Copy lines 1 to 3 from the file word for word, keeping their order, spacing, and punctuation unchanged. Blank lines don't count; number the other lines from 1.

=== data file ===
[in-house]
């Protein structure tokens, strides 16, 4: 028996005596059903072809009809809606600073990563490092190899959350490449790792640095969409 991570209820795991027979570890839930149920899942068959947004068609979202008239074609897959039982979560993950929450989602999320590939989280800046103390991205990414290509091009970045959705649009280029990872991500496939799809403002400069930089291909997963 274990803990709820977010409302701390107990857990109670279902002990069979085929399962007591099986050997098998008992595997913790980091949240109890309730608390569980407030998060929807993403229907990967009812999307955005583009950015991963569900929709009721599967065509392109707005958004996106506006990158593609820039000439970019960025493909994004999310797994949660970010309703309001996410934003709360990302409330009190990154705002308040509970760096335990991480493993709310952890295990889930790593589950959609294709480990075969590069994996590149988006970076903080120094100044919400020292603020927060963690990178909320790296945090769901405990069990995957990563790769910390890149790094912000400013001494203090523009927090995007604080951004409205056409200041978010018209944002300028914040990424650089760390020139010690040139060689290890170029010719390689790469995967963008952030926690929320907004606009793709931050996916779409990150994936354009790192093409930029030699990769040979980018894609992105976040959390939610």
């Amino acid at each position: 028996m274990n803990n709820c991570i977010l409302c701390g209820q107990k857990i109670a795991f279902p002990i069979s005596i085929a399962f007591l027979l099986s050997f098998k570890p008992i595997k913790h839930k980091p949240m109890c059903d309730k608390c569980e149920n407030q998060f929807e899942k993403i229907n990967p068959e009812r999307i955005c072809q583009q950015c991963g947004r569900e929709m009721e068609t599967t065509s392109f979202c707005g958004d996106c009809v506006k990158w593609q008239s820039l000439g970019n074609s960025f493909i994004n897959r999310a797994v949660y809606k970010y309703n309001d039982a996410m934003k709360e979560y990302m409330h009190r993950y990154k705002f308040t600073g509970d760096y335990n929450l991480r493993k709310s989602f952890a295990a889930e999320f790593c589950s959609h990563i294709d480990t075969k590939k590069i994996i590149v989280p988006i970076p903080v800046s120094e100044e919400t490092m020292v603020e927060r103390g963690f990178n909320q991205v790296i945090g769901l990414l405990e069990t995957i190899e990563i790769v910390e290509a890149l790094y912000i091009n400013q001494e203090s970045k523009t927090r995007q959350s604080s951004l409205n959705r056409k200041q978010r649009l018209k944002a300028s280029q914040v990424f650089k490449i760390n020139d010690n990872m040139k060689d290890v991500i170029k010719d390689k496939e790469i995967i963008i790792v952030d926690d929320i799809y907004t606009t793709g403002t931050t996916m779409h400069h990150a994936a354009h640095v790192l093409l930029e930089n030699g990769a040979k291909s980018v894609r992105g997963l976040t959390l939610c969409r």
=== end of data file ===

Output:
[in-house]
């Protein structure tokens, strides 16, 4: 028996005596059903072809009809809606600073990563490092190899959350490449790792640095969409 991570209820795991027979570890839930149920899942068959947004068609979202008239074609897959039982979560993950929450989602999320590939989280800046103390991205990414290509091009970045959705649009280029990872991500496939799809403002400069930089291909997963 274990803990709820977010409302701390107990857990109670279902002990069979085929399962007591099986050997098998008992595997913790980091949240109890309730608390569980407030998060929807993403229907990967009812999307955005583009950015991963569900929709009721599967065509392109707005958004996106506006990158593609820039000439970019960025493909994004999310797994949660970010309703309001996410934003709360990302409330009190990154705002308040509970760096335990991480493993709310952890295990889930790593589950959609294709480990075969590069994996590149988006970076903080120094100044919400020292603020927060963690990178909320790296945090769901405990069990995957990563790769910390890149790094912000400013001494203090523009927090995007604080951004409205056409200041978010018209944002300028914040990424650089760390020139010690040139060689290890170029010719390689790469995967963008952030926690929320907004606009793709931050996916779409990150994936354009790192093409930029030699990769040979980018894609992105976040959390939610």
């Amino acid at each position: 028996m274990n803990n709820c991570i977010l409302c701390g209820q107990k857990i109670a795991f279902p002990i069979s005596i085929a399962f007591l027979l099986s050997f098998k570890p008992i595997k913790h839930k980091p949240m109890c059903d309730k608390c569980e149920n407030q998060f929807e899942k993403i229907n990967p068959e009812r999307i955005c072809q583009q950015c991963g947004r569900e929709m009721e068609t599967t065509s392109f979202c707005g958004d996106c009809v506006k990158w593609q008239s820039l000439g970019n074609s960025f493909i994004n897959r999310a797994v949660y809606k970010y309703n309001d039982a996410m934003k709360e979560y990302m409330h009190r993950y990154k705002f308040t600073g509970d760096y335990n929450l991480r493993k709310s989602f952890a295990a889930e999320f790593c589950s959609h990563i294709d480990t075969k590939k590069i994996i590149v989280p988006i970076p903080v800046s120094e100044e919400t490092m020292v603020e927060r103390g963690f990178n909320q991205v790296i945090g769901l990414l405990e069990t995957i190899e990563i790769v910390e290509a890149l790094y912000i091009n400013q001494e203090s970045k523009t927090r995007q959350s604080s951004l409205n959705r056409k200041q978010r649009l018209k944002a300028s280029q914040v990424f650089k490449i760390n020139d010690n990872m040139k060689d290890v991500i170029k010719d390689k496939e790469i995967i963008i790792v952030d926690d929320i799809y907004t606009t793709g403002t931050t996916m779409h400069h990150a994936a354009h640095v790192l093409l930029e930089n030699g990769a040979k291909s980018v894609r992105g997963l976040t959390l939610c969409r």